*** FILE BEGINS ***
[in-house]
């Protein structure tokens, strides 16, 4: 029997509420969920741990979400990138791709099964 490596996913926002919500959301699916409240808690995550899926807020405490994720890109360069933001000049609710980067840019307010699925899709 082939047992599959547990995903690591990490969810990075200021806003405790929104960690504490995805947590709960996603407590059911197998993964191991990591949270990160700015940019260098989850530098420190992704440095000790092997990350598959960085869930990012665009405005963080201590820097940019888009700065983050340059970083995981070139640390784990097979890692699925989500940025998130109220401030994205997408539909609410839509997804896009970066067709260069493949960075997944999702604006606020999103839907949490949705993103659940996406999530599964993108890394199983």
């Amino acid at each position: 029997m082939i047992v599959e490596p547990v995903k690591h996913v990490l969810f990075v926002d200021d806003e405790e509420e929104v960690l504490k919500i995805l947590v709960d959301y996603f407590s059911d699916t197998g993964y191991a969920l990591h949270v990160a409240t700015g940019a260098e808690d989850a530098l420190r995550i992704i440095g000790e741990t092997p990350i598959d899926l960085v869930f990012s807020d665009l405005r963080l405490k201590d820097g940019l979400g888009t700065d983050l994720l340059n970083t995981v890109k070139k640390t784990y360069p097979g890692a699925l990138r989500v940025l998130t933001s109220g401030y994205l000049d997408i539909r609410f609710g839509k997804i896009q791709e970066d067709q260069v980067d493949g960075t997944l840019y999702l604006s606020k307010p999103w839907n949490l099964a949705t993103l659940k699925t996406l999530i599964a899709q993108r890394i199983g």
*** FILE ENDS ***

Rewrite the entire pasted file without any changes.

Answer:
[in-house]
């Protein structure tokens, strides 16, 4: 029997509420969920741990979400990138791709099964 490596996913926002919500959301699916409240808690995550899926807020405490994720890109360069933001000049609710980067840019307010699925899709 082939047992599959547990995903690591990490969810990075200021806003405790929104960690504490995805947590709960996603407590059911197998993964191991990591949270990160700015940019260098989850530098420190992704440095000790092997990350598959960085869930990012665009405005963080201590820097940019888009700065983050340059970083995981070139640390784990097979890692699925989500940025998130109220401030994205997408539909609410839509997804896009970066067709260069493949960075997944999702604006606020999103839907949490949705993103659940996406999530599964993108890394199983």
């Amino acid at each position: 029997m082939i047992v599959e490596p547990v995903k690591h996913v990490l969810f990075v926002d200021d806003e405790e509420e929104v960690l504490k919500i995805l947590v709960d959301y996603f407590s059911d699916t197998g993964y191991a969920l990591h949270v990160a409240t700015g940019a260098e808690d989850a530098l420190r995550i992704i440095g000790e741990t092997p990350i598959d899926l960085v869930f990012s807020d665009l405005r963080l405490k201590d820097g940019l979400g888009t700065d983050l994720l340059n970083t995981v890109k070139k640390t784990y360069p097979g890692a699925l990138r989500v940025l998130t933001s109220g401030y994205l000049d997408i539909r609410f609710g839509k997804i896009q791709e970066d067709q260069v980067d493949g960075t997944l840019y999702l604006s606020k307010p999103w839907n949490l099964a949705t993103l659940k699925t996406l999530i599964a899709q993108r890394i199983g």